Day 7

The contraceptive pill was working it’s dark and ugly magic by the time I got to Szechenyi thermal baths. I felt infuriated by the guy on reception telling me that the massage wasn’t available without a gift voucher (but I couldn’t buy a gift voucher), I was enraged by having to pay for a towel, I was incandescent with anger at the location of the dressing rooms and having to walk past fully clothed people while I was near naked. I assume that what most people do in beautiful old (built in 1931) thermal baths is relax and enjoy the heat and the views. I spent my time looking at other women’s bikini clad bodies and washboard stomachs and internally saying “better than mine”, “better than mine” “better than mine” and being mad at myself for focusing on my own self loathing that instead of just living in the moment and enjoying myself. The problem is that whilst eating before and during the trip I would ask myself, “does this meal taste better than skinny feels?”, and in Budapest the answer is always a resounding fuck yes, of course it does.

We walked to one of my favourite restaurants in the world and stopped en route (hair still not fully dried, turning into icicles) to rub the pen nib of a great looming statue of an anonymous man. Lore has it that you can become a great writer by rubbing the nib of his pen, as if I haven’t heard that line before. There was a gaggle of excited kids lining up to rub it while their parents took photos. Do they not know there’s not enough room for everyone in this world to become a great writer? If everyone is great then no one is great, get off my goddamned statue you pesky kids.

When Sophie and I visited Budapest last April our awesome Airbnb host recommended two restaurants to us; Laci Konyha and Rosenstein. We went to Laci Konyha because it was close to the pinball museum, and a Michelin Bib Gourmand restaurant. It was an amazing experience and both Sophie and i ended up gripping the table with pleasure. Sophie is hilarious and a pleasure to watch when she is eating any food that she enjoys because her already Disney princess sized eyes get even wider. I don’t think I have ever seen her eyes as wide as when we ate there, and since visiting the two of us have recommended that place to anyone who even mentions in passing that they might visit Hungary.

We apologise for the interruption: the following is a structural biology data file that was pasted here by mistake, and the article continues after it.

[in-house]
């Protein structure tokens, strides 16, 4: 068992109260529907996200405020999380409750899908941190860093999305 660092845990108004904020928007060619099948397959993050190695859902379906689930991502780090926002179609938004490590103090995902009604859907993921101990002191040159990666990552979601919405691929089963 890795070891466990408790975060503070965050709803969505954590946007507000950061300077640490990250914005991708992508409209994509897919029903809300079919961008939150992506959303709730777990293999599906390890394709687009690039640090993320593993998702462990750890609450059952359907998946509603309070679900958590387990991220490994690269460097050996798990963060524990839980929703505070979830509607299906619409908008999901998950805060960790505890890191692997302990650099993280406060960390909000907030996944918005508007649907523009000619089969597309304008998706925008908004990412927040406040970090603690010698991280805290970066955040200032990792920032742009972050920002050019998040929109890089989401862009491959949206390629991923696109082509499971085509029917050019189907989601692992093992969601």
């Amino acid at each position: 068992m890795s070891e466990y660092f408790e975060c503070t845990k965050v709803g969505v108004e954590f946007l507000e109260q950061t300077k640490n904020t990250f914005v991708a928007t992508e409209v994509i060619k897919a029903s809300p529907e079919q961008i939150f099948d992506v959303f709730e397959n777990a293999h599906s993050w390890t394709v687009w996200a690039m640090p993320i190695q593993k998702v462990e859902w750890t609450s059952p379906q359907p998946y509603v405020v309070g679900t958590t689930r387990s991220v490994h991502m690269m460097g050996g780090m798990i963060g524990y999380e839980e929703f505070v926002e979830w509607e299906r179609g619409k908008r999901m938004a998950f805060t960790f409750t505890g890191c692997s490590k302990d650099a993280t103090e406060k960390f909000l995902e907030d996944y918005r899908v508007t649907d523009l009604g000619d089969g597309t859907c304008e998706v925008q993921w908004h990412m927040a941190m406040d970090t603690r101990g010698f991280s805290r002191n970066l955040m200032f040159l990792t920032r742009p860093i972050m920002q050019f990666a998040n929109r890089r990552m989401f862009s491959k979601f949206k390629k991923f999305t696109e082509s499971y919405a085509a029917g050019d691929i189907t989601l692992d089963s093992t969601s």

The small menu was totally different than it had been last time I was there but In suspect they change it regularly, the cooking strikes me as being the product of someone that gets bored easily, and I mean that in the very best way. I am prone to novelty ordering, if there is something unusual sounding and not too gross on the menu I will most likely order it. Even if I suspect, as I did with my pine lemonade, that it might taste a bit like toilet cleaner. Just in case the idea of having a soft drink taste like a Christmas tree wasn’t fun enough for me they put a glorious bendy straw in it to enhance my childish joy. Schnitzel thought it tasted like a drink for squirrels (although he pronounce it “squirl”) and he wasn’t entirely wrong, and it did have a note of cleaning product like I had suspected but it was nice enough that I ordered a second.

I’m a fan of spicy heat, I love the physical sensation on my tongue (and sometimes nose and ears too) and the dumb bravado involved in trying to outspice your dining partner (possibly something that exists entirely in my head). Sometimes, though, it can be an unwelcome distraction from otherwise delicate flavours. It’s the loud friend talking bullshit over her quieter companion’s interesting anecdote, and that was what the heat in my tuna tartare starter was. I would get the fint whisper of this huddle of interesting flavours and I wanted to experience them fully and lean in to them but the heat would come charging in and set my tongue on fire before they even got to take form. Actually, that might have been why I had to order a second pine lemonade.

My main was a flawless pork cheek, with Brussels sprouts and potato velouté. I had no idea what a velouté was but based on the name alone I conjured up an image of something like a dauphinoise, but more velvety and more velvety surely means even more butter and cream. I had to call the waiter over to ask where the potatoes were, he very politely explained that they were sat right beneath my nose, if I had the ability to feel shame I might have been embarrassed to not know one of the fucking five French mother sauces. Dessert came with a side of entertainment in the form of a very loud actor and gossipy actor from Chiswick talking to a table of bewilderingly attentive women about the AMC show he is in. The sachertorte with fennel ice cream that we ordered was ambrosial but could have been perfection if the vaguely vegetal fennel ice cream had of been exchanged for liquorice or star anise flavoured instead. I haven’t changed my mind about this place, if you go to Budapest go here.


Day 8 –

I needed a day on my own, for my own sanity. If I spend too much time with any one person without a break I stop being able to hear my own thoughts clearly. I also still haven’t learned to hang out with a man that I want affection from without projecting what I imagine his thoughts might be about me at any given moment and they are almost always negative. I told Schnitzel I had to be alone and left him at the apartment working on his writing.